Hot and sprawling, you wouldn't think anything of any value could come from a place like the San Gabriel Valley, but think again, it's actually given birth to many people and things, some of which you'd never guess originated here.
For instance, the whole concept of college football "bowl" games started on New Year's Day 1902 in Pasadena with the inaugural "Tournament East-West Football Game" -- eventually renamed "The Rose Bowl" 21 years later. And erryone else be bitin' afta dat.
Speaking of bites, being heavily influenced by Route 66, the postwar car culture and associated suburbanism, a number of well-known food chains were born here in the SGV. By far the most famous is Baldwin Park's In-N-Out Burger, established in 1948. Also started that year was a Temple City donut shop owned by Verne Winchell -- Winchell's Donut House. Supermarket entrepreneur Joe Coulombe started the first Trader Joe's market on Arroyo Parkway in Pasadena in 1967, and on the other side of town six years later, Chinese immigrants Andrew Cheng, his wife Peggy and his father Ming Tsai opened Panda Inn on Foothill Blvd, spawning the Panda Express chain.
But perhaps the biggest contribution the SGV gave to the food world was the cheeseburger. Yes, the food that LOLcats everywhere crave was invented in Pasadena by 16-year old cook Lionel Sternberger who worked at his father's now-defunct restaurant The Rite Spot on 1500 W. Colorado in the mid 1920s and "experimentally dropped a slab of American cheese on a sizzling hamburger."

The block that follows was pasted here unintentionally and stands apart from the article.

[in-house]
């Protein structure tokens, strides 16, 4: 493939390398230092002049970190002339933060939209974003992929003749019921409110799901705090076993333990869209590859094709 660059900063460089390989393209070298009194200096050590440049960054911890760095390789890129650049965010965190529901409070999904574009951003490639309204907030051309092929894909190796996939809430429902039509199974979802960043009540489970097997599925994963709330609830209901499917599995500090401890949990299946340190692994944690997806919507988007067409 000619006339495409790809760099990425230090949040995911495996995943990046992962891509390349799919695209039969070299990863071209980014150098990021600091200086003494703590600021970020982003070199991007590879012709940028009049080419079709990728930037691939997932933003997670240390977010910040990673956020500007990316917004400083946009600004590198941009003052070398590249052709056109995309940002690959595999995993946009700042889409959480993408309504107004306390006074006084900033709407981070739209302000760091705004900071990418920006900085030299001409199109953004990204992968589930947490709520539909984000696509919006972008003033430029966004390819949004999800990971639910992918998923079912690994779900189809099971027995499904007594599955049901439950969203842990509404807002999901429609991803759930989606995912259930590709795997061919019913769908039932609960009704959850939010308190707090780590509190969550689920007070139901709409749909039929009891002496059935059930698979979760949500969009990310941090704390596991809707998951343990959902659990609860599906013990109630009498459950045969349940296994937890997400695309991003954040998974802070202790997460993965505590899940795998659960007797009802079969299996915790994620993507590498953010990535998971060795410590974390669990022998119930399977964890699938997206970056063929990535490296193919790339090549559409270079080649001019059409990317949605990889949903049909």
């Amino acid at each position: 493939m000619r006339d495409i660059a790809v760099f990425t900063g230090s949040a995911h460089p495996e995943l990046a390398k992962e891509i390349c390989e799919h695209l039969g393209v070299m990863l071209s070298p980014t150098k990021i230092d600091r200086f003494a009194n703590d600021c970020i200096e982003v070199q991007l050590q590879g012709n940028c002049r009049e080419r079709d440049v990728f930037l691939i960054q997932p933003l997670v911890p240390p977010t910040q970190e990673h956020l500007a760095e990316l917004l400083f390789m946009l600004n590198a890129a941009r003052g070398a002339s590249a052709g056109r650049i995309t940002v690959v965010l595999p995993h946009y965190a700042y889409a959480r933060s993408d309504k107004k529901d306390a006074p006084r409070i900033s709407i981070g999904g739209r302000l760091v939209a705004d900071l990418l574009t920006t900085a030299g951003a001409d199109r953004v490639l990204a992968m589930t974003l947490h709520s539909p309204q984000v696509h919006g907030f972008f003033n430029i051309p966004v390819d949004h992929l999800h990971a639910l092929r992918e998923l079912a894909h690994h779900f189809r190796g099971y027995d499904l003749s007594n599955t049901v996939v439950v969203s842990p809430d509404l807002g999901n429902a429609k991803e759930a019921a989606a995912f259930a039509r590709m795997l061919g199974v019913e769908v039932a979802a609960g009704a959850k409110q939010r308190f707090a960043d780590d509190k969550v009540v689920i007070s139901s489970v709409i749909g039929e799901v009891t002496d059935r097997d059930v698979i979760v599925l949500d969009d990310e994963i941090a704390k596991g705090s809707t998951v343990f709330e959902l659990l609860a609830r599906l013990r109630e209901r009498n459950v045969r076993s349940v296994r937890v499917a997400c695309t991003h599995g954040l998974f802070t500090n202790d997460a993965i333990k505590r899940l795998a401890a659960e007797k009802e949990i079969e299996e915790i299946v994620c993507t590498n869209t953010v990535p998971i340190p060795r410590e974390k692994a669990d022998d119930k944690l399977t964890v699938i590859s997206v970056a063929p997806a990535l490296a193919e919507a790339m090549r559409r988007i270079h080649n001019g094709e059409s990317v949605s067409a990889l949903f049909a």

A couple legendary toys were introduced to the world in the SGV -- in the 1950s, the then-San Gabriel-based Wham-O Manufacturing Company gave us the frisbee and the hula hoop (Though both had origins from other times and places, the plastic toy versions we know and love were 100% SGV product).
Even everyone's most beloved little green slab of clay, Gumby, is an SGV native. He was created in the early 1950s by recent USC film school grad Art Clokey and his wife Ruth in their Covina home. GUMBY!!! GUMBY, DAMNIT!!!
Other famous San Gabriel Valley natives inclue World War II General George S. Patton (San Gabriel), former New Mexico governor and presidential candidate Bill Richardson (Pasadena) and cooking legend Julia Child (Pasadena).
The SGV's biggest contribution to music is Pasadena's own Van Halen (none of its members were SGV natives, but the band itself originated here), formed in 1972 as "Mammoth" and renamed to VH two years later. The Black Eyed Peas' singer Fergie (Hacienda Heights), the late scatting '90s Euro-house singer Scatman John (El Monte) and "Toy Soldiers" singer Martika (Whittier) also all hail from the SGV.
|Remember this guy? Straight Outta Whittier.|
A number of TV child stars also came from the SGV: Punky Brewster's Soleil Moon Frye (Glendora), Family Ties' Tina Yothers (Whittier) and even Steve Urkel himself, Jaleel White (Pasadena).
Being full of recreation areas, the SGV also spawned a number of professional athletes -- most notably former UCLA Bruins and Dallas Cowboys quarterback Troy Aikman (West Covina), former Yankees and A's (and current Rockies) slugger Jason Giambi (West Covina) and Phillies second baseman Chase Utley (Pasadena). but the SGV-born athlete The Militant is most partial to is none other than former Dodger Nomar Garciaparra (Whittier). Oh yeah, he played on some Boston team too.
Yes, great things can and do emerge from that vast flatland surrounded by the San Gabriel Mountains, and the San Rafael, Monterey, Puente, Brea and Pomona hills. SGV, you definitely can has cheezburger.